Segment margin is the amount contributed by a segment towards common fixed costs and profit of a business. It equals the contribution margin of a segment minus traceable fixed costs i.e. fixed costs which can be traced to it.
Segment margin is a measure of long-run profitability of a segment, a separate business unit. It tells whether the segment is earning enough to cover its variable costs and such fixed costs which are avoidable if the segment is shut-down. If the segment margin is negative and it is not likely to get positive any time soon, it is better to close the segment because the resulting savings in fixed costs would be more than the loss of contribution margin from the segment’s products.
Segment Margin = Segment Contribution Margin – Traceable Fixed Costs
Traceable fixed costs are such fixed costs which are directly caused by the segment. These costs can be completely avoided if the segment is shut-down.
Segment contribution margin equals segment revenues minus segment variable costs. Hence, segment margin can also be calculated as follows:
Segment Margin = Segment Sales – Segment Variable Costs – Traceable Fixed Costs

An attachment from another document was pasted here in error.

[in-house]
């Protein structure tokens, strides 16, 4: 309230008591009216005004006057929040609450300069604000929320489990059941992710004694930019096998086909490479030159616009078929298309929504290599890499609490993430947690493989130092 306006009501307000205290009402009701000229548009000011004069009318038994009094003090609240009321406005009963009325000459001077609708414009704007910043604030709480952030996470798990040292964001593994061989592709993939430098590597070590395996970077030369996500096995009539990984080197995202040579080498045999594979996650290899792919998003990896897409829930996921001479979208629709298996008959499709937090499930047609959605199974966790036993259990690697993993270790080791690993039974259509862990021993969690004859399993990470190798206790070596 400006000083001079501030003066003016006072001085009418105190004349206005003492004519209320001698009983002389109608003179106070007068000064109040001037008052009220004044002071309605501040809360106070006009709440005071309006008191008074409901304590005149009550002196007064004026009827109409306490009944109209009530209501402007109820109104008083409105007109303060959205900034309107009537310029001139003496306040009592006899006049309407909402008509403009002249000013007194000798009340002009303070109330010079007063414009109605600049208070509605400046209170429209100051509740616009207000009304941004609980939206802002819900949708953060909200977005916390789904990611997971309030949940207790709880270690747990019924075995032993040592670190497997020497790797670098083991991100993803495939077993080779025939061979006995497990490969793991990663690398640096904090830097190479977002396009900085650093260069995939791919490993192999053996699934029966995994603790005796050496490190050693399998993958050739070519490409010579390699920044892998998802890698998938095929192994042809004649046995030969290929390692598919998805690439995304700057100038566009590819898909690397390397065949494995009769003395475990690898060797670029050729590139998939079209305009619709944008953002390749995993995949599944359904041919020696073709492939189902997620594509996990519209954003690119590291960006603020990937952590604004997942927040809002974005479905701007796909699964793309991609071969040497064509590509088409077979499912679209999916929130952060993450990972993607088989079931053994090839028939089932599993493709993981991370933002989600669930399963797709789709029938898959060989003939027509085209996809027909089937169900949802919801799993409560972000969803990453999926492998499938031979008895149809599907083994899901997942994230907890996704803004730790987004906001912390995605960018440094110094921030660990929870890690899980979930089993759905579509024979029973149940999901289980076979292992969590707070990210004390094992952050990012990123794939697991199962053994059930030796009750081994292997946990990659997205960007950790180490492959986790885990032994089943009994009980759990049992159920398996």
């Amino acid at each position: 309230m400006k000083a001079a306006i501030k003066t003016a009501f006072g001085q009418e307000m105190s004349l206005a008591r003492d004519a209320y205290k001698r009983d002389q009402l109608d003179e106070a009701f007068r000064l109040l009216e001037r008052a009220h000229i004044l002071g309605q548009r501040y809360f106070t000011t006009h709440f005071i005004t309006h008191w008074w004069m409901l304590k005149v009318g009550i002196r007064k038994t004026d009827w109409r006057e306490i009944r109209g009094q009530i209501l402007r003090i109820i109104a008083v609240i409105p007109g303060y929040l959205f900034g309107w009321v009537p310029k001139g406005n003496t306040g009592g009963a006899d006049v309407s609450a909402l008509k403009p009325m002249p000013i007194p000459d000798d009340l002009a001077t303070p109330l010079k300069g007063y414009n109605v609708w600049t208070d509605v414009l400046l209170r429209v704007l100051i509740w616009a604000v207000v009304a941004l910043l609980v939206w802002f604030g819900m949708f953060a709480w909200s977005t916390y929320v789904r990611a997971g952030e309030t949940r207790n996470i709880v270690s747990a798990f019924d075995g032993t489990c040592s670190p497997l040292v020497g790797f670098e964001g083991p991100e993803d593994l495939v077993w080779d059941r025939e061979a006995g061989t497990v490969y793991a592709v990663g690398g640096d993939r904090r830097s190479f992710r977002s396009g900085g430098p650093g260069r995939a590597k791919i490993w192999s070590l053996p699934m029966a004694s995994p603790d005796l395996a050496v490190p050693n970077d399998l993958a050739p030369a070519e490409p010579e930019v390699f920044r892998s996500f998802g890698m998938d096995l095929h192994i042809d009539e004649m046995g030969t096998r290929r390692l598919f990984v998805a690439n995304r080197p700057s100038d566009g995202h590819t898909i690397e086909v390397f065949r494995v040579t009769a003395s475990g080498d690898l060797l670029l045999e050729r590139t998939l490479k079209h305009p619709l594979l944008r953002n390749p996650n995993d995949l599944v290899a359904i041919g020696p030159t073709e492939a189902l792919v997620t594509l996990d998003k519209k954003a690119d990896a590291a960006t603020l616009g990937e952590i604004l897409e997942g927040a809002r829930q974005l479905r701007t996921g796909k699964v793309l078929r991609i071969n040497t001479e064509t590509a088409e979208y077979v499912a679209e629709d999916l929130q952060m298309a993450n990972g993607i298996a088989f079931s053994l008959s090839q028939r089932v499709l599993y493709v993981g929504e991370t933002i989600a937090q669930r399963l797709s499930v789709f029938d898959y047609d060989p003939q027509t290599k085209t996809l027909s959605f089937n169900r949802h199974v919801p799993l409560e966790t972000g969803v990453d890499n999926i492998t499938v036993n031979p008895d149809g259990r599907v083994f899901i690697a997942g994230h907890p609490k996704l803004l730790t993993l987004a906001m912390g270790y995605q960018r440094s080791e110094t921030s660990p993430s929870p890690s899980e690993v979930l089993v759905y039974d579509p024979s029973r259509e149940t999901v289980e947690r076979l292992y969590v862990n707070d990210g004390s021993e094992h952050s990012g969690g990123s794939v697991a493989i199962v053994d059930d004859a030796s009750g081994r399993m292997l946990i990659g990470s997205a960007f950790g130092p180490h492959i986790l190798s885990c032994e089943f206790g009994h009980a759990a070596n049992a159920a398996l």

Calculation of segment margin depends on definition of segment. Many businesses have departments which are organized based on markets they serve, and each department typically has multiple products. Each product has some associated variable costs and some of the fixed costs of the department are caused by that product. Other fixed costs can be traced to other products and some of the fixed costs are common. Similarly, if the segment is a business unit, its segment margin depends on contribution margin of all its products and such fixed costs which can be traced to the department (whether or not they can be traced to its products).
Apollo Sports, Inc. manufactures cricket equipment. It has two departments: Professional and Consumers. Following table shows revenues and costs of each department. All figures are in millions USD.
Professional Department has two products: Clothing and Equipment whose revenues and costs are as follows:
Calculate the segment margin for Professional and Consumers departments and identify whether both products of the Professional Department are profitable.
As shown below, both department have positive segment margins:
Segment Margin (Professional) = 20.5 - 10 - 3 = $7.5
Segment Margin (Consumers) = 50 - 40 - 5 = $5
Let’s work out the segment margin of Professional Department products:
Segment Margin (Clothing) = 4.5 – 4 – 1 = -0.5
Segment Margin (Equipment) = 16 – 6 – 1 = 9
As you can see, the Clothing product has negative segment margin. It means that the Professional Department can improve its profitability by discontinuing Clothing. It is because even though it will lose a contribution margin of $0.5 million, its savings in fixed costs of $1 million are far larger.
Written by Obaidullah Jan, ACA, CFA and last revised on